Oregon Workshop Brain Twist

I went to the June Novel Writer’s Workshop with Dean Wesley Smith and Kristine Kathryn Rusch from June 14-17.

It was good.  I’ll get to that.  But it was also incredibly sad, and even now it’s hard to write about it.

First off, what it was about:  it was a workshop for writers on the edge of getting published (or getting published but with an excess of frustration) to help them get their novel out.

But not to agents.  Directly to editors.

I’d been considering the idea for a while but wasn’t really sure how to go about it.  Does the ms need to be…perfect before I send it?  If an agent is supposed to make sure your book is ready for an editor, how…do you do that by yourself?  What do you send?  How do you find out where to send it?  What if, God forbid, the only guidelines for a publisher’s website say, “No unagented submissions.”  Most of them do.  What if I do something wrong with the editor, then get an agent–have I screwed the pooch forever?

Maybe I should just go the agent route until I figure out what I’m doing, I thought.

But I had this feeling that agents weren’t going to like my books, because I don’t have “bestseller” written all over me.  I write what I write what I write.

I ran into Kris’s Freelancer’s Survival Guide first.  It’s good; if you’re going to freelance part- or full-time (or are just thinking about it), read it.  (If you’re just messing around and going, “Someday I’ll [insert project here],” don’t bother.)

From there (gateway drug), I went over to Dean’s Killing the Sacred Cows of Publishing.  Scary stuff.  You’re on your own, baby, and if you think an agent/editor/publisher/PR/publicist/fan base is going to make it magically all better, you’ve got another think coming.  After several weeks of hyperventilating, I decided to sign up for this workshop:  if I could walk out of it knowing whether to send a novel to an editor or not and how to do so if I wanted to, it would be worth it.  An end to the endless cycle of anxiety–should I?  shouldn’t I?  I’ll just give up and do it the way people are telling me to do it–would be worth it, even if I found out the answer was NO.

In short, I loved it, really liked all the people involved, loved the area (it was like any given tourist town in the Black Hills, with the hills and an OCEAN, so funnily familiar), loved the hotel (a miniature House on the Rock), want to go back.

Now for the sad part.

At a certain point, it doesn’t matter whether the ms is perfect.  The agent isn’t a writer and can’t magically make my book all better.  Basically, you get a book ready for an editor the same way you do for an agent.  You make sure your query letter is perfect and your formatting is perfect:  they’re your interview suit for the best job ever.  And then you send it out.

There are more details, but I don’t feel like typing out two-and-change days’ of information.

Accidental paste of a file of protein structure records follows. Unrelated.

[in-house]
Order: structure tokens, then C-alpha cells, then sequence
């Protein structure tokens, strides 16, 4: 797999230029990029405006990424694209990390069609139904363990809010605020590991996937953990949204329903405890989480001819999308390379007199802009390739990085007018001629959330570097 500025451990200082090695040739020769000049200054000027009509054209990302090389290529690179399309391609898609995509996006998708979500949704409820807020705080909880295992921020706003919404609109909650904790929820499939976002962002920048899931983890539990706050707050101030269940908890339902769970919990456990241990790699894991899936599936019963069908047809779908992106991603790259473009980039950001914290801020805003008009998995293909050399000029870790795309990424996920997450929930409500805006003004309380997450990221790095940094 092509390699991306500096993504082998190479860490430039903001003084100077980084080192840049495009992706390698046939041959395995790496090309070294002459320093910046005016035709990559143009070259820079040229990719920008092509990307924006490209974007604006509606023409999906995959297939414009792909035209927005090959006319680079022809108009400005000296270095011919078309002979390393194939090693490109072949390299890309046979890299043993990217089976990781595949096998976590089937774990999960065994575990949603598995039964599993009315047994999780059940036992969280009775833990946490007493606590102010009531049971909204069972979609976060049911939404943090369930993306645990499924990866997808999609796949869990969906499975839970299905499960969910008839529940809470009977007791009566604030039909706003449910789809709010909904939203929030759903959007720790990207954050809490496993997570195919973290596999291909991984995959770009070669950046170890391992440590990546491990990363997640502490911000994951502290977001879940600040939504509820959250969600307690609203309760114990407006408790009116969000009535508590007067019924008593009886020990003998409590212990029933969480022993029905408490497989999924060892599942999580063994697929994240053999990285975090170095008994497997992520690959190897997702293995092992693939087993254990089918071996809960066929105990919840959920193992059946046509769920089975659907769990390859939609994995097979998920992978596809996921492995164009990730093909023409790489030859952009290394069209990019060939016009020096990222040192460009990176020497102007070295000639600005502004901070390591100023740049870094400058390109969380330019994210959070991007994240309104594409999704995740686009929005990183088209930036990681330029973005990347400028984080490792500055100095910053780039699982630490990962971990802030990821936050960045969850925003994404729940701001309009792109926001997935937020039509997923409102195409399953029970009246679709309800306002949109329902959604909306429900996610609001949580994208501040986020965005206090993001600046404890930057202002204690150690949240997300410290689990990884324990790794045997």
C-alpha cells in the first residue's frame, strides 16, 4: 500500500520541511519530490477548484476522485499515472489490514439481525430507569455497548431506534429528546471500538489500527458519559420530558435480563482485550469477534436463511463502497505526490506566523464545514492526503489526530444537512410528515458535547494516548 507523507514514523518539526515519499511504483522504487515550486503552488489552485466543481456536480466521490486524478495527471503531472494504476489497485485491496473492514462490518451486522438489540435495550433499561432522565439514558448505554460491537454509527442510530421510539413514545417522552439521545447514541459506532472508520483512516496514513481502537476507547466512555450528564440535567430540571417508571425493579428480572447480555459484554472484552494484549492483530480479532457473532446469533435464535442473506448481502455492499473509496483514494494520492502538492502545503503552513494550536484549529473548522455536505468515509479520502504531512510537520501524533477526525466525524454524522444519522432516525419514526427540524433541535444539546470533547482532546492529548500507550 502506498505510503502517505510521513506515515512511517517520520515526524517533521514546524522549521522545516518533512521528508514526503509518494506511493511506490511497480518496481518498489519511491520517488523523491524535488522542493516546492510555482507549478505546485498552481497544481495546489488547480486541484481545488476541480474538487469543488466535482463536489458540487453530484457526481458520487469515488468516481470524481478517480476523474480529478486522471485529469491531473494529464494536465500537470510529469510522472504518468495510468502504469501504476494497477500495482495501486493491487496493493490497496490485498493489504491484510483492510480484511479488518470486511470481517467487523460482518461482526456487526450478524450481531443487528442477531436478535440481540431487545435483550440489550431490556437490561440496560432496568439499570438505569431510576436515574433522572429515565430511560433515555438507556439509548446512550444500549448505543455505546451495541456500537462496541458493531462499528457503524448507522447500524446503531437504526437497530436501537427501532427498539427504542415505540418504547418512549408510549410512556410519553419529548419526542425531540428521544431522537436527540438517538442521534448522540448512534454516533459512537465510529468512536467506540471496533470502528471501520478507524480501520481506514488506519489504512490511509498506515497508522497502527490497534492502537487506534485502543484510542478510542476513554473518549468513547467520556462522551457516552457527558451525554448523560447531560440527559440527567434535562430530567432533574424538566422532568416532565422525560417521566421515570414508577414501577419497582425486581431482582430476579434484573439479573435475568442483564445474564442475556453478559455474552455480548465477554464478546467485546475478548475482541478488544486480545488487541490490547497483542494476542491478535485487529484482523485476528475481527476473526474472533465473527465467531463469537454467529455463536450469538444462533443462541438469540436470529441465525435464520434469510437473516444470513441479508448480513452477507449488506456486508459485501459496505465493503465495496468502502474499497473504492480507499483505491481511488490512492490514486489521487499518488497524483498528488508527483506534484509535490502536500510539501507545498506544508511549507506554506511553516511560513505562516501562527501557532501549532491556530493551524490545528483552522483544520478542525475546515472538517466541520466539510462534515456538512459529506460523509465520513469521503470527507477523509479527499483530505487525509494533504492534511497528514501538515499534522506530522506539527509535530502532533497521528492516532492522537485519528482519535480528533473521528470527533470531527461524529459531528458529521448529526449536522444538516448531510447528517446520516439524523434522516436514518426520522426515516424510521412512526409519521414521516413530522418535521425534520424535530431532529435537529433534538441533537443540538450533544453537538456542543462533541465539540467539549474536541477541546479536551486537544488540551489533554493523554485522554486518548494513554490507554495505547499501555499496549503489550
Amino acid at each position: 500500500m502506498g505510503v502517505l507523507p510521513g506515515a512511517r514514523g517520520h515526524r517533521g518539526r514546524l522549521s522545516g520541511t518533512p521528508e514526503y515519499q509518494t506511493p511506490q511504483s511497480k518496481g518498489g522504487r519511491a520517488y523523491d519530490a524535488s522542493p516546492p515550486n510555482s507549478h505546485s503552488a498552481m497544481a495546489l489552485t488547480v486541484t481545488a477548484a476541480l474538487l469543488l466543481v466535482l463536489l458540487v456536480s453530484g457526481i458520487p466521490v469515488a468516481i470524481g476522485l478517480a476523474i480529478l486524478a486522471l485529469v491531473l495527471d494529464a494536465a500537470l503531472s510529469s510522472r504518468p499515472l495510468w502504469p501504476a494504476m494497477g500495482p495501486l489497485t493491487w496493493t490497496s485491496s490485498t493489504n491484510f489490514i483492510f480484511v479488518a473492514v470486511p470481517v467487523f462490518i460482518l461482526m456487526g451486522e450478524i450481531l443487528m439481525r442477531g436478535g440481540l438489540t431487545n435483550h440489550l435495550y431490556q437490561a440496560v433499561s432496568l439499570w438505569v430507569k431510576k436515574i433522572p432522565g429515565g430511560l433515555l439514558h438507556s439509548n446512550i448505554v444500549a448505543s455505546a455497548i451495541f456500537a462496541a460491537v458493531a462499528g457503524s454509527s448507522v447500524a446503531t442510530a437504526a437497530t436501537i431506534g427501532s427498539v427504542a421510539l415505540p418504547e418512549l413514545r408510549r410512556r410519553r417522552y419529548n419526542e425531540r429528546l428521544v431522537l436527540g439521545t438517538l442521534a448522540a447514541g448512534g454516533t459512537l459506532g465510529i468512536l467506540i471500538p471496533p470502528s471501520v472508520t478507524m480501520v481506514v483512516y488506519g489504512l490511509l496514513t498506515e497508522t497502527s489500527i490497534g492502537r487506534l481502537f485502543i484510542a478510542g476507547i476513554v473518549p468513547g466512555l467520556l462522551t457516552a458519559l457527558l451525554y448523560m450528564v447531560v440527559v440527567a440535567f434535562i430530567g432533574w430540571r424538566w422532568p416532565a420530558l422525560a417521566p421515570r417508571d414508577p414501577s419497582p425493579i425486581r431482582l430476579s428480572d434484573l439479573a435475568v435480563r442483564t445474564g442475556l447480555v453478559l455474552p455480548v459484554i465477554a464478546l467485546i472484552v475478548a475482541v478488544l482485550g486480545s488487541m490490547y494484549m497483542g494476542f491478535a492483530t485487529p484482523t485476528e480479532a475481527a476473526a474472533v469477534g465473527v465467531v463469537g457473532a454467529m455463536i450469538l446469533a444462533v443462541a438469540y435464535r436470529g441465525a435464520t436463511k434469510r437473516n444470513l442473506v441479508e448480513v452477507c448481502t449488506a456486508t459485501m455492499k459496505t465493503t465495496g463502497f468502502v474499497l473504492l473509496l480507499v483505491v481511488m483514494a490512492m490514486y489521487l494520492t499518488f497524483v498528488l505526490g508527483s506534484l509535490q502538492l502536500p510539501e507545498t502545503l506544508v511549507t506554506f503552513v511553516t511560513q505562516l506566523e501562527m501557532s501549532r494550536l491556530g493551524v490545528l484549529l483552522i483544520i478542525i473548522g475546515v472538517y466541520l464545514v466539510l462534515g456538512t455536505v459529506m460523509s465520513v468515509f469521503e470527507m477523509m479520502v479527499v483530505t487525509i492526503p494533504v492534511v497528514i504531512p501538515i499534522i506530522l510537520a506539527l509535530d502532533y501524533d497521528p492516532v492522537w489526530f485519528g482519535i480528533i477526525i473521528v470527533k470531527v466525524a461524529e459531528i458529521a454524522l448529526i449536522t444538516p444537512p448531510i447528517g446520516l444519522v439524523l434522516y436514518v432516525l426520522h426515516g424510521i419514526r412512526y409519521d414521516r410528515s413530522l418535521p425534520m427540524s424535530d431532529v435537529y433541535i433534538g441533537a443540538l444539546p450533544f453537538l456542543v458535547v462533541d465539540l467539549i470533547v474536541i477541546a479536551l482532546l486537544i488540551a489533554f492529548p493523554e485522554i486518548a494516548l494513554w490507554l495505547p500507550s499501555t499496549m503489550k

You ignore the “no unagented submissions” part.

And then you send it.

There is no magic recipe, there’s just you and your book and your interview suit (no bunny slippers allowed).

I grieved over this.  Rationally, I knew it, but I didn’t believe it.  By the end of the class, I believed it.  I’m a writer; if I keep it up long enough, I’ll be a professional fiction writer.  Any failure is due to excuses and life events, which, since all writers have them, end up as excuses.

I really don’t care what anybody else has to say about it; I’ll be interested to hear other people’s views, but it’s not going to stop me.  I have two books out now, both to agents and editors.  I’m writing another book.  I wrote a short story in three hours yesterday, and it’s good.  And this on top of all the other freelancing I’m doing.  I could not have done this a month ago–rather, I could have, but I never would have considered it.

For some reason, the change was incredibly sad.  Goodbye, not being a writer.  I’m glad I was you, but I’m not you anymore.

2 Comments

  1. You know as well as anyone how I feel about the publishing industry. (For a reminder, go read my comments on Dave’s post about the Kindle, today.)

    However, I still believe two things:

    1. If you’re going to interact with the Machine of the publishing industry at all, it’s best to follow the instructions provided, lest you lose a hand in the gears. This isn’t superstition on my part — I’ve sat with too many editors and agents who (both) rage that writers can’t follow basic instructions, and that inability to follow instructions is the *easiest* way to tell that this writer is Not For Them.

    With that said…

    2. When you hit your stride and Events = [Your personal Success Set] it will NOT be because you bucked the queue, but because you kept at the writing until you stopped being ‘not a writer’ — I can see that happening for you, and it’s exciting, and I’m excited for you.

    Reply

  2. Argh, I know what you mean. I’m at the point where I’m about ready to try publishers directly for project # 1, while I move on to shopping project #2 to the agents who already refused #1. But I keep worrying: “What if project #2 does interest Agent X, who then asks about project #1, but I’ve already ruined my chances…” etc. etc.

    Sigh.

    Reply

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